The fight for menstrual rights was headed by students and activists who gathered at UC Berkeley campus October 18 to protest the stigma surrounding periods. The goal of the protest was primarily to create an open dialogue about menstruation, a topic that has suffered from being widely considered taboo. “Every kind of social change,” said UC Berkeley Sophomore and founder of PERIOD chapter, Allison Lu, in an interview for Berkeleyside, “begins with the de-stigmatization. We can’t make any fundamental social change until that has happened.”
For decades, the topic of periods and society’s approach (or lack thereof) to it is plagued by stigma. There are problems that could be solved with policy changes, and then there are more complicated issues, results of misogyny in the way society is structured and in clinical research to date. Historically, medical science has ignored female bodies and used male anatomy as the archetype of how everyone should function. The framework of society, inextricable with misogyny, pays no mind to painful bleeding. It starts in schools. A study by the Journal of Women’s Health found, “one in five young women (20%) reported missing school or university due to period pain.” This makes it one of the leading causes of short term absence from school.
At UC Berkeley, protesters also demanded the repeal of the tampon tax, and access to menstrual hygiene in schools and places of work. Berkeley High School (BHS) senior and previous junior class vice president Rachel Alper was successful in getting BHS to provide free pads and tampons in six of the women’s restrooms on campus, which is a great demonstration of the self advocacy of students and an accomplishment for menstrual rights. However, one year later students report that the more difficult task is keeping them restocked and functional. “The tampon dispensers are always broken or empty,” said AC junior Luna Neumann” She is echoed by innumerable students who have been left without the basic resources they need during school. Said AC sophomore Raquel Matthews, “there are no period products in the bathrooms at all.”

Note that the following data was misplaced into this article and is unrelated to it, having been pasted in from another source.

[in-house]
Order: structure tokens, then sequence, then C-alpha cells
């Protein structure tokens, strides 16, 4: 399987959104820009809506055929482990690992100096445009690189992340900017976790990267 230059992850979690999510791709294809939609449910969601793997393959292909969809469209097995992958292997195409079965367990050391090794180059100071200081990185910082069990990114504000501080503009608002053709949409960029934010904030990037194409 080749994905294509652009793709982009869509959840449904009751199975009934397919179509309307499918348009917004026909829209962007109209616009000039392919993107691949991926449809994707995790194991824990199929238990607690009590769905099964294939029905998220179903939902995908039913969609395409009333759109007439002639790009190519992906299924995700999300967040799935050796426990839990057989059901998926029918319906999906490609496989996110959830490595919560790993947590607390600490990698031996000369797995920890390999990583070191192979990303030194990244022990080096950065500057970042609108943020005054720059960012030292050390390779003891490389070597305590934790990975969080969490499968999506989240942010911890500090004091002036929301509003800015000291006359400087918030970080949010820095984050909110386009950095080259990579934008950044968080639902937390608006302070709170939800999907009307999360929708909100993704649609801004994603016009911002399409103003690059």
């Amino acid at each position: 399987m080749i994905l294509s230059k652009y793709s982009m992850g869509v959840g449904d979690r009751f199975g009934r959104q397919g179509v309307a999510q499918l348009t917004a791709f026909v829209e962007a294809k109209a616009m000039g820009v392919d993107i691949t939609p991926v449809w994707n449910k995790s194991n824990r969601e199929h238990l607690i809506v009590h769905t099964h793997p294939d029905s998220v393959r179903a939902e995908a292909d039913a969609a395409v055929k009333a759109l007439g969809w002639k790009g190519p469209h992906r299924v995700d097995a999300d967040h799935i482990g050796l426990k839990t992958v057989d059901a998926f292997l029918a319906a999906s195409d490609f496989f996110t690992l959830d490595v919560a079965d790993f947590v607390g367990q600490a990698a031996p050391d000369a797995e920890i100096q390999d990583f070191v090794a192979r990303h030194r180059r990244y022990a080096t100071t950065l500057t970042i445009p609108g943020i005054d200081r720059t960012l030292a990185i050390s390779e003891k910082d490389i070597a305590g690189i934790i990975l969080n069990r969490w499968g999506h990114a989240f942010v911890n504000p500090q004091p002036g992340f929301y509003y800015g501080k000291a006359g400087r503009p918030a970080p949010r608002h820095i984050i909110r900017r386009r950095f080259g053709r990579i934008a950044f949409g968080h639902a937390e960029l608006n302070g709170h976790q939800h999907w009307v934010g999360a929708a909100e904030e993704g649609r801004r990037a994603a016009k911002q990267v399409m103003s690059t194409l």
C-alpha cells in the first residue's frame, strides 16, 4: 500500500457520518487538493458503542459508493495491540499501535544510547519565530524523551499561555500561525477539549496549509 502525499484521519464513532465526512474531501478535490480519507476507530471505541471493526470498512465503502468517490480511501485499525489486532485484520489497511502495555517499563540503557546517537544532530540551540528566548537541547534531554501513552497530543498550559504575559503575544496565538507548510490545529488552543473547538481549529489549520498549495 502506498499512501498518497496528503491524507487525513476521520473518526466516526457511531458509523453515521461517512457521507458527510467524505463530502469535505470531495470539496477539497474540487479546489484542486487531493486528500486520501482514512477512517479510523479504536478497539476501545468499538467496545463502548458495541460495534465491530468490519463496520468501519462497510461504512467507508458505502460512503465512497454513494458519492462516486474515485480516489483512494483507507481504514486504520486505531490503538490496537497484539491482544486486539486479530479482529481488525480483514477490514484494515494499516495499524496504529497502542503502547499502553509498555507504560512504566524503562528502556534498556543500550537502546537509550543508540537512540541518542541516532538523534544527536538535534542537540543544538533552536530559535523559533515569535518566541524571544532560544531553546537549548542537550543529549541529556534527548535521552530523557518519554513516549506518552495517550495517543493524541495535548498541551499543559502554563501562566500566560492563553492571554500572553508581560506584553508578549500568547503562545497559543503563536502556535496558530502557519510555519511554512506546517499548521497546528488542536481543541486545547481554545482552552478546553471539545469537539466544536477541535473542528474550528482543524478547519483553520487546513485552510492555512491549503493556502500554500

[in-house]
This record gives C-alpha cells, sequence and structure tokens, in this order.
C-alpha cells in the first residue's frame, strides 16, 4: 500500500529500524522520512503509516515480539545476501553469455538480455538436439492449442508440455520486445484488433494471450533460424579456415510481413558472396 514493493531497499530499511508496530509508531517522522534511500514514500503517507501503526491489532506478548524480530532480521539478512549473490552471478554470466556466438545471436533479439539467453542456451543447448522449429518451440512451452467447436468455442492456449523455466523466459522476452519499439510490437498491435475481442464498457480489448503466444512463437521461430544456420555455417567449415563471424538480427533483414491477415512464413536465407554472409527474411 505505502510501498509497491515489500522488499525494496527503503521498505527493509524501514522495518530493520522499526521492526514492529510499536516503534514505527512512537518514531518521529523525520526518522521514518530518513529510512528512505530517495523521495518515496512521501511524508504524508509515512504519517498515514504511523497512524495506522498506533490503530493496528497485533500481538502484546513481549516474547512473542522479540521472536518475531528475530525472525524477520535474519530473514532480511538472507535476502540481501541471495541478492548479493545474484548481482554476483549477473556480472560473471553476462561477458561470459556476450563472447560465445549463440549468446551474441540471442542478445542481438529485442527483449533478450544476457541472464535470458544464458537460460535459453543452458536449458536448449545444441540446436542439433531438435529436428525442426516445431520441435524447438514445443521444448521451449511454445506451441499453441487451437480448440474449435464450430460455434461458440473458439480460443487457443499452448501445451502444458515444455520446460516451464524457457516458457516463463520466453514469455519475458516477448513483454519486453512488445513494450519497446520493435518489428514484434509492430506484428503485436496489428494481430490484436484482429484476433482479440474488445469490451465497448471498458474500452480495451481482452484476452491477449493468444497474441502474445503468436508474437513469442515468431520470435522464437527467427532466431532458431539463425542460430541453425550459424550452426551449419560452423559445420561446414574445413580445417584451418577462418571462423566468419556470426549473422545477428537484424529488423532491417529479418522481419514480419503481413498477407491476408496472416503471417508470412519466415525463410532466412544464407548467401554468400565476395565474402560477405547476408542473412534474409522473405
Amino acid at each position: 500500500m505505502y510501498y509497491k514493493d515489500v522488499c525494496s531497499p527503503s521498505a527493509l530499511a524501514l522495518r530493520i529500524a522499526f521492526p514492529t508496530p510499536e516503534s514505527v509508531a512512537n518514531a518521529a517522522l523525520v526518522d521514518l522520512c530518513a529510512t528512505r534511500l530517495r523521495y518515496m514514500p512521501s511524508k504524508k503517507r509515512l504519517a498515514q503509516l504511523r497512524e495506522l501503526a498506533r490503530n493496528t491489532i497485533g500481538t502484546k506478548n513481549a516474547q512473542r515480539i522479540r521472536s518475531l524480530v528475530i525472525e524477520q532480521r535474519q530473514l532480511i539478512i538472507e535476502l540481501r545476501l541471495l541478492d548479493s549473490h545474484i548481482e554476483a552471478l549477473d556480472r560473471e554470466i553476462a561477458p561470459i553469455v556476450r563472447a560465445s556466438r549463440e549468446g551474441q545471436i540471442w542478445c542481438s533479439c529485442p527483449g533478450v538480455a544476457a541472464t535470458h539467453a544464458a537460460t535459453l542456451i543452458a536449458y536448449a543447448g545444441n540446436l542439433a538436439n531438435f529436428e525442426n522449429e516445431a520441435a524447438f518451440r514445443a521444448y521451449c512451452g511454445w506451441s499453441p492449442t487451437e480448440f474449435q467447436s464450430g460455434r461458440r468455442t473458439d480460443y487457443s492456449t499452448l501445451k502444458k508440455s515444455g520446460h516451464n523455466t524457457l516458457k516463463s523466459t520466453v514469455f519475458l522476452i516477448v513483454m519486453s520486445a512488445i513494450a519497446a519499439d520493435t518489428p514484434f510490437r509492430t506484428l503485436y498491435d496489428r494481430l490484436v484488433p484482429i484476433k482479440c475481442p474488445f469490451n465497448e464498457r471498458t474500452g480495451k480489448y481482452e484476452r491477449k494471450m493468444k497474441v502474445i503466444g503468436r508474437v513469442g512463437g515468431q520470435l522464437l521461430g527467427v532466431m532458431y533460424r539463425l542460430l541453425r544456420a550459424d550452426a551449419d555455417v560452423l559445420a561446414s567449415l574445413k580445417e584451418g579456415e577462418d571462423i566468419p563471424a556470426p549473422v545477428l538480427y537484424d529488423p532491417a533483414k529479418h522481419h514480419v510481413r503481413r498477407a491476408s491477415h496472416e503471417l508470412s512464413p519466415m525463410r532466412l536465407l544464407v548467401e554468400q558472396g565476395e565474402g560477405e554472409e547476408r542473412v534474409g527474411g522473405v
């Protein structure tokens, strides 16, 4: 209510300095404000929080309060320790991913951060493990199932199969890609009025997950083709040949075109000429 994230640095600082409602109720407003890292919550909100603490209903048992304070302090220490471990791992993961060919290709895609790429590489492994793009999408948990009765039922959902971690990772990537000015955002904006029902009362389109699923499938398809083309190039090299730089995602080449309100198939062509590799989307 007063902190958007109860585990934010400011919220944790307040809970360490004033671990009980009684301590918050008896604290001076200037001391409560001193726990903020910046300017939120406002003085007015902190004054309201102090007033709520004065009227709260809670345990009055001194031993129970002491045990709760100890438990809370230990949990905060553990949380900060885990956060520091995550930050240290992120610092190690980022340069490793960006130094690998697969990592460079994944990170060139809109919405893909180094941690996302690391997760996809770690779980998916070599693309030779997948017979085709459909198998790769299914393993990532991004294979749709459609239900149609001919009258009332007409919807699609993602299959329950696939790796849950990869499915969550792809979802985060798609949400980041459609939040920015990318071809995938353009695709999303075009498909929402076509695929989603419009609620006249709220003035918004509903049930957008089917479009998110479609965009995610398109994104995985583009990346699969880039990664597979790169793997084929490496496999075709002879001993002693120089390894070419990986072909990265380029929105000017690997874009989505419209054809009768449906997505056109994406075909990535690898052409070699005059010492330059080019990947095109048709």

In gender neutral and men’s restrooms, one will almost never find menstrual hygiene products. As August Stangl said, “It’s very difficult for trans people on their period to get those resources.”
BHS bathroom policies, in particular, seem to disregard the reality of what having a period means. “Bathroom passes limit us” said AC senior Daphne Ελευθεριάδου. The majority of BHS teacher restrict when and how often students are allowed to use the restroom, which could mean only twice a semester or one student at a time. Many teachers even go as far as to reward unused bathroom passes with extra credit when grades are due, which puts pressure on students for something over which they have no control. Female bodied students are furthermore unfairly affected by these policies because inability to take care of their bodies can detract from their concentration and performance. “Teachers,” added IB senior Claire Renoe, “should not ask you why you left class!” With a six minute passing period, lines for the stalls, and a campus that spans two city blocks, using the restroom outside of class is not much of an option.
Currently, the Women’s Student Union at Berkeley High is working on reforming bathroom policies to better serve students who may be on their periods. While the tampon tax forces keeps many women from being able to afford hygiene products, and stigma teaches young women that menstruation is something to hide, BHS should strive to be a champion of menstrual rights and an example to society at large.